China Beige Book International (CBB) is an independent research firm that collects data from thousands of Chinese firms every quarter, including in-depth interviews with local executives. Although the CBB does not give definitive growth numbers, it logs how many companies increased their revenues, how many laid off workers, and many more datapoints.

China Beige Book International (CBB) is an independent research firm that collects data from thousands of Chinese firms every quarter, including in-depth interviews with local executives. Although the CBB does not give definitive growth numbers, it logs how many companies increased their revenues, how many laid off workers, and many more datapoints.

And so the idea that the Chinese can continue to crank out coal the same way they can crank out steel, with the same repercussions, it’s not there. So over time I think we will see a pullback on the coal side. It’s an open question as to whether we’ll see it in steel and aluminum; a lot of this might be affected by the trade actions coming out of the United States, but right now the major story here is that investors are guessing.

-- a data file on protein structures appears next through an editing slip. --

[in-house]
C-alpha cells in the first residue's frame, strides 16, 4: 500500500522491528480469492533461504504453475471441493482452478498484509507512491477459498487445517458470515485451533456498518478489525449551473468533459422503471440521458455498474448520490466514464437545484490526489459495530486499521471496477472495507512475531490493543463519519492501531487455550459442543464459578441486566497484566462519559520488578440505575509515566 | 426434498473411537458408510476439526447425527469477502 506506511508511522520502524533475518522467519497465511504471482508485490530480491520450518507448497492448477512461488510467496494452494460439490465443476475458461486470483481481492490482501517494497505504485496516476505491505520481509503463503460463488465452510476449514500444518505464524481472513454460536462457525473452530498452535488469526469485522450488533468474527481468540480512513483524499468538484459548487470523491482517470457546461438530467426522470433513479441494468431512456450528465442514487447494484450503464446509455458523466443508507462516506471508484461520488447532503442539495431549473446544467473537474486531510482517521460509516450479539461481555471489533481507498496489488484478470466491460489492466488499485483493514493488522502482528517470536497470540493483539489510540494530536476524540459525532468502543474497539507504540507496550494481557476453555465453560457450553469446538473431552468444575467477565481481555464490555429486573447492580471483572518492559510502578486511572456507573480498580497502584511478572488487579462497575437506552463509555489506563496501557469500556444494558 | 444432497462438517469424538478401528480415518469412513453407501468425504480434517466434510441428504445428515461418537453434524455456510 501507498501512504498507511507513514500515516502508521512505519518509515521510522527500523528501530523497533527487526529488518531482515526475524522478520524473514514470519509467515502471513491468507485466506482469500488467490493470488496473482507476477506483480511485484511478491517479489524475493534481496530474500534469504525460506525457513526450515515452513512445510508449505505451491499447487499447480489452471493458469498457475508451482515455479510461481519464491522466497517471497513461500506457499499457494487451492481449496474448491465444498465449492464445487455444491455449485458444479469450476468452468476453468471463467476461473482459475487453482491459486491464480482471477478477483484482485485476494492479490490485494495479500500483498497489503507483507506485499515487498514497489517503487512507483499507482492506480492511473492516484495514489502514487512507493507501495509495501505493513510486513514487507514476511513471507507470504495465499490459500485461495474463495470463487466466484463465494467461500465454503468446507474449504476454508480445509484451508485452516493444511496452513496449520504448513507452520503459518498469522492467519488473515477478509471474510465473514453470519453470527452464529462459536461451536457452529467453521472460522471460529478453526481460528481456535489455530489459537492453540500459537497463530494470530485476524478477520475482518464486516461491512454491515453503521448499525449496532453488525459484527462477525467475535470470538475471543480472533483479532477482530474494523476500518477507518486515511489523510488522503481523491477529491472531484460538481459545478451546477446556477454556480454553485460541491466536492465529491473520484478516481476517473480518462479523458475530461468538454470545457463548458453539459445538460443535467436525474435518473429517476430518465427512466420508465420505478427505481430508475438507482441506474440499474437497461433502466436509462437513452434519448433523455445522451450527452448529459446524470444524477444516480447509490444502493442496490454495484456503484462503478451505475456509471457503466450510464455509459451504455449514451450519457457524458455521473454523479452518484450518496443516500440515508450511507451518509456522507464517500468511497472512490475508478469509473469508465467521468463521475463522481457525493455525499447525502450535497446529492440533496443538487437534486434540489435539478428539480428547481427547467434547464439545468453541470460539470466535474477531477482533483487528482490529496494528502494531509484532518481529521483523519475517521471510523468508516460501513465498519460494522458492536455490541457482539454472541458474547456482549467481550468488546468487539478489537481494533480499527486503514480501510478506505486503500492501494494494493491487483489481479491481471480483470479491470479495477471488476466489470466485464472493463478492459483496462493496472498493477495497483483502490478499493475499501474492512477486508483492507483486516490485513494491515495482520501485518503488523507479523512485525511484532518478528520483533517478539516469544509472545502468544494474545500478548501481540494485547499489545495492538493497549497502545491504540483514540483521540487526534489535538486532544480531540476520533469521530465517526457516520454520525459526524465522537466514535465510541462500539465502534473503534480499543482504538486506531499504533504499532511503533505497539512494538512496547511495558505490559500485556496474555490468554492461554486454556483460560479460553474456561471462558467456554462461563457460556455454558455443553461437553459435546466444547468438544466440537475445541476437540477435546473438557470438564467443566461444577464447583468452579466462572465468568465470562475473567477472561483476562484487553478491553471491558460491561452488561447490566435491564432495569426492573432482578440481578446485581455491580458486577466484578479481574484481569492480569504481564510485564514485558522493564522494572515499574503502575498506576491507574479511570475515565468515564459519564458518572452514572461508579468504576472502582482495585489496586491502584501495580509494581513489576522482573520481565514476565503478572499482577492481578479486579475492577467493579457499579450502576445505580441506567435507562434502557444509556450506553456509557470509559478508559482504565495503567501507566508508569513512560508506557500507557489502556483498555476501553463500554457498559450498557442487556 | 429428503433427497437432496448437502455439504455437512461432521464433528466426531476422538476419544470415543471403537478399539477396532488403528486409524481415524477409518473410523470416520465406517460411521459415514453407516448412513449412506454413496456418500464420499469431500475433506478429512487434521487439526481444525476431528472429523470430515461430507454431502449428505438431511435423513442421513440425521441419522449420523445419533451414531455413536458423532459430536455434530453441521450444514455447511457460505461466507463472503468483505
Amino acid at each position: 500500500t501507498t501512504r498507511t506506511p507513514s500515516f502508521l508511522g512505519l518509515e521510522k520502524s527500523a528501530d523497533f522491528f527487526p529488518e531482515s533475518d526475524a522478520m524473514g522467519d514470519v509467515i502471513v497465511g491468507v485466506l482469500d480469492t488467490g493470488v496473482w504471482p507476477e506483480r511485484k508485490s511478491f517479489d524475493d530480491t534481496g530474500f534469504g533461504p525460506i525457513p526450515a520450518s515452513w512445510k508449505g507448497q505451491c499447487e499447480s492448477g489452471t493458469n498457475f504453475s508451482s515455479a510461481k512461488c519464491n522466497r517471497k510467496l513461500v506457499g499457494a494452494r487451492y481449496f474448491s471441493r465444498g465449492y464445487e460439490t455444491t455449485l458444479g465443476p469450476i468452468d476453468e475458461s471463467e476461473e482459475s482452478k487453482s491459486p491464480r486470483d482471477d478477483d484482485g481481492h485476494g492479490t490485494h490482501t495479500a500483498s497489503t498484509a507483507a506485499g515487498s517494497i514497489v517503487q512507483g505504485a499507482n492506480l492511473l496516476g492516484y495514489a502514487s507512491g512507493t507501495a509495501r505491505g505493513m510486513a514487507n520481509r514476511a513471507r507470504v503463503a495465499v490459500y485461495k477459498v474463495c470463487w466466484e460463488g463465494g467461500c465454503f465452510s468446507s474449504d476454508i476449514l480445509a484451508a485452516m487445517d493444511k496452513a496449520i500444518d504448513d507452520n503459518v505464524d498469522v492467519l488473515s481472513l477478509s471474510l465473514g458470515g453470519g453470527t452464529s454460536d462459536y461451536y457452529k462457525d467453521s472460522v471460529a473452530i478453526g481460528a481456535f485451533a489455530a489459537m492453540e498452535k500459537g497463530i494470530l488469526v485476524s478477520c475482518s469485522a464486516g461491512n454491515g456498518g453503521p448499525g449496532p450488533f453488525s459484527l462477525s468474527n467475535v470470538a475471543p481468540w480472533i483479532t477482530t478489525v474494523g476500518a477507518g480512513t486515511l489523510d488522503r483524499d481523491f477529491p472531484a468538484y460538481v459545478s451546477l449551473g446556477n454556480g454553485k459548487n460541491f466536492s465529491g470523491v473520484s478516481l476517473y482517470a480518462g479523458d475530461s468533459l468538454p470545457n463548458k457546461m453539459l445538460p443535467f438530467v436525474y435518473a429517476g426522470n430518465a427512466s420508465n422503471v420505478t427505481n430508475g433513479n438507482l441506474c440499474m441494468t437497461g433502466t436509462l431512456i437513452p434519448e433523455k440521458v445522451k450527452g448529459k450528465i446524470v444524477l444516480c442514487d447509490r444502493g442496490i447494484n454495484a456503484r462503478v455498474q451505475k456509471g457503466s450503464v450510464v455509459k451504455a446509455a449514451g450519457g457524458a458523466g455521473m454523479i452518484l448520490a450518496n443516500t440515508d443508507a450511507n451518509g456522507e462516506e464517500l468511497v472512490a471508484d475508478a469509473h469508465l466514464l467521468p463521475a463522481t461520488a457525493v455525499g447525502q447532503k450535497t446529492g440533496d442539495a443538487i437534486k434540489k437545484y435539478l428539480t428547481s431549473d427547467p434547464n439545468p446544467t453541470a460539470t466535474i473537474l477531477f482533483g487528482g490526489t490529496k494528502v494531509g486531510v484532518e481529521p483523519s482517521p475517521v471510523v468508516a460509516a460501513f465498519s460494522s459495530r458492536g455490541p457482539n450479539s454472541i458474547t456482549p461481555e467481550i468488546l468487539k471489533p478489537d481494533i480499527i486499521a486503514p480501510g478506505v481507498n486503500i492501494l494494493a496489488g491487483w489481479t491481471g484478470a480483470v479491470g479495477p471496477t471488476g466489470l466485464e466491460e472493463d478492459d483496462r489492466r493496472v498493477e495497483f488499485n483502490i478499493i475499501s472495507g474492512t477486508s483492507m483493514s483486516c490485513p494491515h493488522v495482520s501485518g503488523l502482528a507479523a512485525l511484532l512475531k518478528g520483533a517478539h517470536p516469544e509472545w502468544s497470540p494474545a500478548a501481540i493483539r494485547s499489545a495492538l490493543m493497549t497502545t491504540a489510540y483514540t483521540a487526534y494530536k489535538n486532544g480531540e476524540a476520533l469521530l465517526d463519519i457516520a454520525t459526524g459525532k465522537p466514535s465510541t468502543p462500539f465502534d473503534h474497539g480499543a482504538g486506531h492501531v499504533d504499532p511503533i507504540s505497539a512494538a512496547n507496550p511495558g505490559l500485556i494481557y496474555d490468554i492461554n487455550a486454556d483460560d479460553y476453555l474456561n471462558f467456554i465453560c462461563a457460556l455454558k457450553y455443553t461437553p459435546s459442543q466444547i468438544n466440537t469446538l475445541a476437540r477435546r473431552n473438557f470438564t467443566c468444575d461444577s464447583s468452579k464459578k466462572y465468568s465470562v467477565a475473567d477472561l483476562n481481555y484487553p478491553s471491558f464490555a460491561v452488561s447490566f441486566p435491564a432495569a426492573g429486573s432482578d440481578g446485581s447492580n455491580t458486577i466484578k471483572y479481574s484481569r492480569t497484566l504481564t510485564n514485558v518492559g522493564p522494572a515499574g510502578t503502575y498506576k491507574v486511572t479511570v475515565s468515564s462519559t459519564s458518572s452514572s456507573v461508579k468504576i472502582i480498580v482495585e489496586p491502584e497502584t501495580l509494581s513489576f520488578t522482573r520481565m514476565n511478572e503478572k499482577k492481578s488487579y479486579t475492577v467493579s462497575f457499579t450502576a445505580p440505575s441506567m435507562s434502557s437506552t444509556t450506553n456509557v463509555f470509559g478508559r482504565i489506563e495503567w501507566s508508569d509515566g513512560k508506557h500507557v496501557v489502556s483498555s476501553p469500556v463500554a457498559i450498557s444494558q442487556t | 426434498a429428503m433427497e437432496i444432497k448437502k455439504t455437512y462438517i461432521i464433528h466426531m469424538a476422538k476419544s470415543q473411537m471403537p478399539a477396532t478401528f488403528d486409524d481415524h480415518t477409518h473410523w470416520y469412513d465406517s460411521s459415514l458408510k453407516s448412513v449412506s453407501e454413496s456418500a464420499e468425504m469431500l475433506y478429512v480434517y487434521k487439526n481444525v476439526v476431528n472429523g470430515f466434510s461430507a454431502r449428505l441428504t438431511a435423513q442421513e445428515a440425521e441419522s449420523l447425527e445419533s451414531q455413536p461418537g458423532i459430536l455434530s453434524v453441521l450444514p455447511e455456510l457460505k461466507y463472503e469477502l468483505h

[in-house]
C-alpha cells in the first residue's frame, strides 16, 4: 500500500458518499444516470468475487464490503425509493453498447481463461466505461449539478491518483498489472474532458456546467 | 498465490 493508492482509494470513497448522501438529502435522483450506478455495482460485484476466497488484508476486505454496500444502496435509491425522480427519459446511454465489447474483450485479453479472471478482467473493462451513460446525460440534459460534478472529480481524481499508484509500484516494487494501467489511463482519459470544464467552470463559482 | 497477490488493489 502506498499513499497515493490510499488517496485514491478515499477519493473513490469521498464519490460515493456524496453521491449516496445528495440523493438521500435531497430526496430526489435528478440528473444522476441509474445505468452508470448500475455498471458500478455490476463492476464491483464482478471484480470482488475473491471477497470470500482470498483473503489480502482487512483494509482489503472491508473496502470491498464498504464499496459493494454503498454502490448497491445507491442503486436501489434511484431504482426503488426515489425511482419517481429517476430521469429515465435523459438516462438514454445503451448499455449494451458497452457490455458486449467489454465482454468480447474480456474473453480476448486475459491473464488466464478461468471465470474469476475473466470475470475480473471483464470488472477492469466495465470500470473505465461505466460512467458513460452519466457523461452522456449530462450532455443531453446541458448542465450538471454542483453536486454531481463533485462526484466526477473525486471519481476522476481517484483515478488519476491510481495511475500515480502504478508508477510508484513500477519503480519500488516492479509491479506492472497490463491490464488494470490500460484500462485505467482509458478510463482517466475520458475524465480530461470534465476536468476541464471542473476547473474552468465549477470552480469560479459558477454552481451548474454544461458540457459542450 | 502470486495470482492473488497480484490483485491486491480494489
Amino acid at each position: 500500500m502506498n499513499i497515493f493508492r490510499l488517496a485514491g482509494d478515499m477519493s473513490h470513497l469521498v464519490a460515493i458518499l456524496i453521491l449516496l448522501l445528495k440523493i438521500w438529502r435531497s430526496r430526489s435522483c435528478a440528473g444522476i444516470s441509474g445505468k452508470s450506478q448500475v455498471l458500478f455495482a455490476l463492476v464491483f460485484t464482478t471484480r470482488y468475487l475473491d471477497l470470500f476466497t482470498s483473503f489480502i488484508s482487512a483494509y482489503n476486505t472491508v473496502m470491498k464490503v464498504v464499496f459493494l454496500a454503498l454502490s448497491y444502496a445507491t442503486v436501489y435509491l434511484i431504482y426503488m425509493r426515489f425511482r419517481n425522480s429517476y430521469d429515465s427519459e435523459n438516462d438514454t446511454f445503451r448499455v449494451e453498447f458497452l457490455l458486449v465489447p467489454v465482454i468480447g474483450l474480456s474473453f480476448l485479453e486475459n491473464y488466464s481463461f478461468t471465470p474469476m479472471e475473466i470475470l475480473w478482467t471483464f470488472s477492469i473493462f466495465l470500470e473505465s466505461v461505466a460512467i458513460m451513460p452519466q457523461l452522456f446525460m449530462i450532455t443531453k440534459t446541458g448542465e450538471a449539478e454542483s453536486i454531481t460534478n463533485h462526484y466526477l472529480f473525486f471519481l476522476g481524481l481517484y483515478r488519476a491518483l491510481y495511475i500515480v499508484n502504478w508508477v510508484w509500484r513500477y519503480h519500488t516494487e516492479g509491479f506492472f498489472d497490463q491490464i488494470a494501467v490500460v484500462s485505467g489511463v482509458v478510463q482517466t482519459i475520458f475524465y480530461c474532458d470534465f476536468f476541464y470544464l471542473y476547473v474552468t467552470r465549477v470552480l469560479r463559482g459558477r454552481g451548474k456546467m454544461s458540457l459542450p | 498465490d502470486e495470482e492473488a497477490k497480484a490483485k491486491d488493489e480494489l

They’re guessing based on prices and they’re getting this wrong more often than not. They don’t understand the degree to which these sub-sectors are cutting back. In fact, they increasing capacity, they’re bringing more capacity online. They take the old ones and take them offline or the ones that aren’t being used, but they’ll activate others or they’ll build others or they’ll upgrade others. So the overall dynamic is that more capacity is being brought online but then make a very big show of what they take offline or what they blow up.

They used to put TNT into giant iron plants and blow them up to show that the government was doing something. This is the equivalent of this in 2017. But net net, they’re not cutting back right now. They’re trying to take advantage of a good market for their goods and so this is going to shock people. It’s already surprised people; that’s why you see these enormous 5 percent, 8 percent moves in a day on these commodity markets. But it’s going to shock people more going forward when they understand the totality of what has happened over the past year.

The Epoch Times: What are your thoughts on the One Belt One Road (OBOR) initiative?

Mr. Miller: What is the real goal for this? The goal is to exert Chinese influence abroad, it’s to recycle surpluses in goods and services abroad to some degree because of oversupply. It will accomplish certain things but is it a worthwhile project? Is it going to do what everyone thinks it’s going to do? No, of course not.